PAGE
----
KBB Editors' Overview
By KBB.com Editors
Although it's been overshadowed by the SUV as the symbol for family transport in third-millennium America, almost a million families opted for the arguably more functional minivan as recently as 2006. Chrysler is widely credited with inventing the modern minivan and will soon be the only domestic manufacturer left in the game, as GM and Ford effectively replace their slow-selling minivans with three-row crossover SUVs. For the 2008 model year, the all-new Dodge Grand Caravan and its slightly ritzier Chrysler Town & Country sibling arrive with attractive seating and entertainment options to compete with the remaining minivans from Honda, Nissan, Toyota, Hyundai and Kia.
You'll Like This Car If...
With features like an available Swivel 'n Go setup that configures into a table for four people and dual, independent video monitors that can display DVD movies, video games or satellite-based SIRIUS Backseat TV, Chrysler's fifth-generation minivan is the obvious choice for satisfying rear-seat riders.
You May Not Like This Car If...
While the Grand Caravan's ride and handling are well-balanced, you may prefer the softer Toyota Sienna or the more eager Honda Odyssey. Also, while the Grand Caravan's interior has been greatly improved versus its predecessor, we expected the category's newest entry to feel somewhat richer.
What's New for 2008
Beneath the surface of its boxier, more masculine styling, the fifth-generation Grand Caravan offers improved powertrains, more contemporary interior styling and class-exclusive options like satellite TV (offering three family channels) and clever second-row seating options. The shorter-wheelbase Caravan model is no longer.
If you've found the ride and handling of other minivans too soft or too firm, you might appreciate the Grand Caravan's balance between highway comfort and around-town responsiveness. We also appreciated the new model's much-improved steering and braking response. Equipped with the 3.8-liter V6, our test vehicle had no problem transporting the medium-size loads to which we subjected it, but for an additional $630 and no sacrifice in EPA fuel economy figures we'd probably spring for the 4.0-liter V6 option. We'd likely look elsewhere in the segment before settling for the 175-horsepower base V6. The Grand Caravan isn't as nimble in parking lots as the exceptionally tight-turning Honda Odyssey and Toyota Sienna. Overall, we found the fifth-generation Grand Caravan much more satisfying from behind the wheel than its predecessor and commendable for a people-mover of its stature.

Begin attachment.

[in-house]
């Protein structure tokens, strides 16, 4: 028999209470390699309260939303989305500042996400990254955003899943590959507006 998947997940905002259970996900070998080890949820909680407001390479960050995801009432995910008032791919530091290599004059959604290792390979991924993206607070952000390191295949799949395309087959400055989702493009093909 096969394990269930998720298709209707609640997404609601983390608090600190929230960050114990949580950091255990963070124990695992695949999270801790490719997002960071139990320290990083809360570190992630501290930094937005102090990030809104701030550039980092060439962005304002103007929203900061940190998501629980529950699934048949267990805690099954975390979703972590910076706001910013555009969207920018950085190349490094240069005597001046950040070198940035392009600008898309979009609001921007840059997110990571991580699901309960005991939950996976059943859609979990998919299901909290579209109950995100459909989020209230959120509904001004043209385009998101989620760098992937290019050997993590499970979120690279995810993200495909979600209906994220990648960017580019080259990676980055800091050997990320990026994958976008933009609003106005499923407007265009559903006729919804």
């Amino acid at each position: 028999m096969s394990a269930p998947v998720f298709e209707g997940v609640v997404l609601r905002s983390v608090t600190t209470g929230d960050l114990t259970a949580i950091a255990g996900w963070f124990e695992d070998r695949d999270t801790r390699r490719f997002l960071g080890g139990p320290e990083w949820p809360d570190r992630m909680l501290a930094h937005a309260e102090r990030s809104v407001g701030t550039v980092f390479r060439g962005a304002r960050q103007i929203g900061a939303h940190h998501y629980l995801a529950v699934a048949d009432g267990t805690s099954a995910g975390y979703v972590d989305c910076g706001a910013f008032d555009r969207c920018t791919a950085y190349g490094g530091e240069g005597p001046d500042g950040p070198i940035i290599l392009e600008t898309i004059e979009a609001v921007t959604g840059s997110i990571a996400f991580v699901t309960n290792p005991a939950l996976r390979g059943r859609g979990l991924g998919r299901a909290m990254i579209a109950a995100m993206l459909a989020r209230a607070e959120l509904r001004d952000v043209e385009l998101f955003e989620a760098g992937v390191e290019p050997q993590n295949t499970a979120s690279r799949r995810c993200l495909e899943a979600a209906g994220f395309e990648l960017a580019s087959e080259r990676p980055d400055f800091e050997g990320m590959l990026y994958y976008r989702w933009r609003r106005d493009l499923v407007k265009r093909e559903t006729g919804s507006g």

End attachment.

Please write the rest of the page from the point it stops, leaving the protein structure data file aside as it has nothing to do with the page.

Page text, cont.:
In addition to the comprehensive MyGIG infotainment system up front, Chrysler's newest minivan offers dual, independent rear video screens that allow second- and third-row passengers to watch two different DVD movies, play video games or even watch the Disney Channel, Nickelodeon or Cartoon Network Mobile via SIRIUS Backseat TV.
Swivel 'n Go Seats
Although not without legroom challenges, the Swivel 'n Go seating option, that comprises rear-swiveling second-row captain's chairs and a hideaway, removable table, takes the concept of the rolling family room to a new level. The fold-flat Stow 'n Go seating system introduced on the previous generation is also available.